Let me tell you about tarps.
We have a tarp in our family. Flashback! You just got hit by one, right mom?
Our tarp was bigger than Alaska, heavier than sin, and 70s rockin' brown. Brown is a good color for tarps. It shows that you are serious about what you're doing and it hides dirt. I think my dad might have carried that tarp out of the Mekong Delta when he left Vietnam.
The first thing we did before we went camping was to try to and find the tarp. This would take at least an hour of frustrated searching and digging in the Bermuda Triangle that was our garage. During these tension fraught times there might (would) be raised voices and accusations flying back and forth like daggers in a ninja fight. I always wondered why it mattered who the last person to see the tarp was if at present no one remembered where it was. It could have been anyone one of my sisters, or my mom or dad. Me? Nah, I never helped unpack after trips. It totally wasn't me.
By the way we treated that tarp you would have thought it was a magic carpet. We could not go camping without it. If, after an hour of ninja daggers, there was still no tarp and you casually suggested that we could go camping without it, mom or dad would start yelling threats about giving the tarp your bed and making you sleep in the garage.
That last bit was probably a lie, probably.
The tarp has three main functions:
First, it acts as ground cover at your camping site. Once the tarp is on the ground, the tent goes on the tarp. The tarp prevents rocks and sticks from breaking through the bottom of the tent, and keeps ground water from seeping in during dewy mountain mornings.
Second, the tarp acts as an impromptu table cloth when you're eating in a picnic area of lesser standards. Before mom ever started cutting up sandwiches with the 10 inch buck knife (something else daddy brought back from Nam) that was always in the glove compartment of our station wagon, the tarp was taken out, shaken out, and snapped onto filthy tables from Cachuma to Lake Havasu. Herpes, tetanus, scurvy, and rabies were no match for the tarp. Lingering effects of Agent Orange? Perhaps.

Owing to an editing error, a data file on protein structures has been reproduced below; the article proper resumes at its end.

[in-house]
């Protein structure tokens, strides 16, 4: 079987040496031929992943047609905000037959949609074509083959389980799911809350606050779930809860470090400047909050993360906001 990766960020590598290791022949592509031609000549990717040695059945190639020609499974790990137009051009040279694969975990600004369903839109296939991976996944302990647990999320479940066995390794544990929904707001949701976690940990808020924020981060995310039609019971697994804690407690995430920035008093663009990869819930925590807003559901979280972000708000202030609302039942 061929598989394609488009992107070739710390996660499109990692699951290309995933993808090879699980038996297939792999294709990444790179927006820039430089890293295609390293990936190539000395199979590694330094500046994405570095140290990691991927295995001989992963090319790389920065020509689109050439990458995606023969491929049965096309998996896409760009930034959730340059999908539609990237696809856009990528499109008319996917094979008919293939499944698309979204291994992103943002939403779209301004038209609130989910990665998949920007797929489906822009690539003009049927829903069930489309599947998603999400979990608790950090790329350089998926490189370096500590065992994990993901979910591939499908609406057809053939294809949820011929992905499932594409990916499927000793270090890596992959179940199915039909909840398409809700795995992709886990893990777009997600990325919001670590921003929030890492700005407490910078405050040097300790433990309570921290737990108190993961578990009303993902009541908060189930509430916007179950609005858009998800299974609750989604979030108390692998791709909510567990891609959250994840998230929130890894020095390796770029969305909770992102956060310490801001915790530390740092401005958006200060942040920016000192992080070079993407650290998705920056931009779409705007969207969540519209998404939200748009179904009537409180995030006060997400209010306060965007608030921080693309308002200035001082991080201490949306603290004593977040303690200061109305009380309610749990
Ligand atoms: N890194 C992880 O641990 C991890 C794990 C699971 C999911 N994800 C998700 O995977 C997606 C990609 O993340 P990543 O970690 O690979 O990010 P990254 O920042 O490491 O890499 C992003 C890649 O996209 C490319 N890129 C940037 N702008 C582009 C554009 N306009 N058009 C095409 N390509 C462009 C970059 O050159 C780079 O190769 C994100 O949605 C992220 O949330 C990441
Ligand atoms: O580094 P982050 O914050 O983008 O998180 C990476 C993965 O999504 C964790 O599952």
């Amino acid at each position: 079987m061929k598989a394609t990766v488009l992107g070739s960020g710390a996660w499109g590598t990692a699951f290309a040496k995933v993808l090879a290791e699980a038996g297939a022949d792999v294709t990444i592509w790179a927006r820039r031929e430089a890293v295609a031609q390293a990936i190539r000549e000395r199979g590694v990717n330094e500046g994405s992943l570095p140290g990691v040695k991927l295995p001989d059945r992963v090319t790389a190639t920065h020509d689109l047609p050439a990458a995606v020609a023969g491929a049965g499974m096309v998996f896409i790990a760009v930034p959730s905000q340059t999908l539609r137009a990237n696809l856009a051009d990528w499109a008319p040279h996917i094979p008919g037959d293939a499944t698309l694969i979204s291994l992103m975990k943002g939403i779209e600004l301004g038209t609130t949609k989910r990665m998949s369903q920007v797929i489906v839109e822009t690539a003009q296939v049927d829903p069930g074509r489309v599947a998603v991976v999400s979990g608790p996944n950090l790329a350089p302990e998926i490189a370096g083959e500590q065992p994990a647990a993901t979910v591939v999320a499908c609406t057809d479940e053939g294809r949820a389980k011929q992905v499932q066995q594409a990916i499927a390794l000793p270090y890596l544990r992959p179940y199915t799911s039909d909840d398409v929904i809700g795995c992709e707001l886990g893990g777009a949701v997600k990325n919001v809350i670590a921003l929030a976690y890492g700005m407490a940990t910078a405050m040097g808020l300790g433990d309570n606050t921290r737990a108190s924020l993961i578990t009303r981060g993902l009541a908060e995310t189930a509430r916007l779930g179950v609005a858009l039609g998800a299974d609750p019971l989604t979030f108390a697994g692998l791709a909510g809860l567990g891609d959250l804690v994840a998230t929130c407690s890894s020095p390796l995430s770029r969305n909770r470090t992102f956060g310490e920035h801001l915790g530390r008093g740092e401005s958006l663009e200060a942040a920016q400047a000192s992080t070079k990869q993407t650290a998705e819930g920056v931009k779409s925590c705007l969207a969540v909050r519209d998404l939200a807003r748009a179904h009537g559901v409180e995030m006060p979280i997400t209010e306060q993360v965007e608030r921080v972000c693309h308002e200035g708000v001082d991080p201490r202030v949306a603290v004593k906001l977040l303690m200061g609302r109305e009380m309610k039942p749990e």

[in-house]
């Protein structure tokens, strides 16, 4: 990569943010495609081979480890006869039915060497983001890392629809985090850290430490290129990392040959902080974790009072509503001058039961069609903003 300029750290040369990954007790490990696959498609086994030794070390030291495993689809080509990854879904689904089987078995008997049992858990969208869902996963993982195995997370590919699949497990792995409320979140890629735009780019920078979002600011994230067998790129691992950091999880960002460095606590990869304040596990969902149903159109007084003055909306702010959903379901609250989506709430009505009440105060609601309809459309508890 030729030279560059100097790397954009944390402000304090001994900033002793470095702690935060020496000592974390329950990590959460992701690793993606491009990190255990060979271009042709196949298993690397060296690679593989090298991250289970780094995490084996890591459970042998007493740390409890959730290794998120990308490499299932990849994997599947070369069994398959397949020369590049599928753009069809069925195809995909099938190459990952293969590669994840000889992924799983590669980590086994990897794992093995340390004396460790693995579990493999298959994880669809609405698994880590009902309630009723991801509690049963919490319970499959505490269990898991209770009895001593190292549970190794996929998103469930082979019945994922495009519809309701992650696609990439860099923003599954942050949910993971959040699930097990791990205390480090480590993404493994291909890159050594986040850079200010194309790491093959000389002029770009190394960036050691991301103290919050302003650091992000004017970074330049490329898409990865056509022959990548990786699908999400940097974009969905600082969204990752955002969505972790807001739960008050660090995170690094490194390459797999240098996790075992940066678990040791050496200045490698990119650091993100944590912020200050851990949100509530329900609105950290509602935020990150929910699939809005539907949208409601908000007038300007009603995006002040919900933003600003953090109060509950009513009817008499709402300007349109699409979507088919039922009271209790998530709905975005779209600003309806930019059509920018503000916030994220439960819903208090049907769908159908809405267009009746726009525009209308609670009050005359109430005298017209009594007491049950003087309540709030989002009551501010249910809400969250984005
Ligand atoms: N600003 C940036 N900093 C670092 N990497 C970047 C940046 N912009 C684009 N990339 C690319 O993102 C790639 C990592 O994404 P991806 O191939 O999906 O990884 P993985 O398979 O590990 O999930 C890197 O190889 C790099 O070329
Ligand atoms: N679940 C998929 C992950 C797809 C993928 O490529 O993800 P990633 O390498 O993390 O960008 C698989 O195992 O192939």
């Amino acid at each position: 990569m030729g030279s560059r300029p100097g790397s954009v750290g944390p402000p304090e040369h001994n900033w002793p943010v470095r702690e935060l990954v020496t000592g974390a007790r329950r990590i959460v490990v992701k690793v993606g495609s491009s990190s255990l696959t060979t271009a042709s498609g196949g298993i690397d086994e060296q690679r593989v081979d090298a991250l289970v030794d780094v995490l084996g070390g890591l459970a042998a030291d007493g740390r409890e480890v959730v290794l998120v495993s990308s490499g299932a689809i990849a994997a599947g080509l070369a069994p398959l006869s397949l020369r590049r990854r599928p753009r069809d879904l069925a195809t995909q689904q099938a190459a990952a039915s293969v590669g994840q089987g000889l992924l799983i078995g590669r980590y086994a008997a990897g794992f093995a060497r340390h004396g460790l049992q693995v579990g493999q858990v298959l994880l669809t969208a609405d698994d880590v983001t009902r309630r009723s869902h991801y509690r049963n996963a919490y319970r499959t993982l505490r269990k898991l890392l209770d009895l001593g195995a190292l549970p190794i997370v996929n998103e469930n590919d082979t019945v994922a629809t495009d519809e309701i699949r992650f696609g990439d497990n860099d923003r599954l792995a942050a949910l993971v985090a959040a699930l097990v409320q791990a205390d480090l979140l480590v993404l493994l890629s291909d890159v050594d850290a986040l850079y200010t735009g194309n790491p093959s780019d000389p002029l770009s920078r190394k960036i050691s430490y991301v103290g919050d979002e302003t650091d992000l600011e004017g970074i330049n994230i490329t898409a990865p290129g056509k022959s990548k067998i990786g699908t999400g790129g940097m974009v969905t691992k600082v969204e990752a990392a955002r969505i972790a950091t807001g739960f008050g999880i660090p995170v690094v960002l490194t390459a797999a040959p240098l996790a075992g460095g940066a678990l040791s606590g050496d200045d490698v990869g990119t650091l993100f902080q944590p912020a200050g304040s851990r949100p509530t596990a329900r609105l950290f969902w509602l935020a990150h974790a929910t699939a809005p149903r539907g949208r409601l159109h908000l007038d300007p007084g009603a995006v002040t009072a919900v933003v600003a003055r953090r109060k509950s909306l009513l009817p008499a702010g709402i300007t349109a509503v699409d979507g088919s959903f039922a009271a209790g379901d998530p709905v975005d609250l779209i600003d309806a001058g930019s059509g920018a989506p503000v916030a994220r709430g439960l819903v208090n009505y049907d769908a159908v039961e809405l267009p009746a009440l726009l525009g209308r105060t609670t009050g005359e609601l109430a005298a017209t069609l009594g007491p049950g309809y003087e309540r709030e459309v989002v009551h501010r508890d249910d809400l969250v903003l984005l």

Third, the tarp provided cover from both sun and rain when ropes were looped through the grommets on each of its four sides and it was hoisted up into the air and secured on trees. An oasis, a shelter, a welcome home from the brutalities of nature.
The tarp has more uses beyond this. For packing purposes, things can be wrapped in the tarp to protect them during the car trip. Upon returning home, the tarp can be used to cover boxes, which is important because you need to hide your valuables from garage robbers. The tarp is also an impromptu water slide, but it makes a very uncomfortable blanket.
You can see why the tarp is essential. It's obvious why it was worth fighting for.
I think my parents bought a new tarp when I was in junior high. Smaller, bright blue, not nearly as sturdy. A pale ghost of the tarp glory days, but in a pinch, it will do. As soon as I have my own garage, the first thing I'm going to do is take my money down to the Army surplus store and get myself a tarp. For camping, for living, for loving, for laughing, for a shadow by day, but not for a pillar by night, as the tarp is not fire proof, which is its only drawback.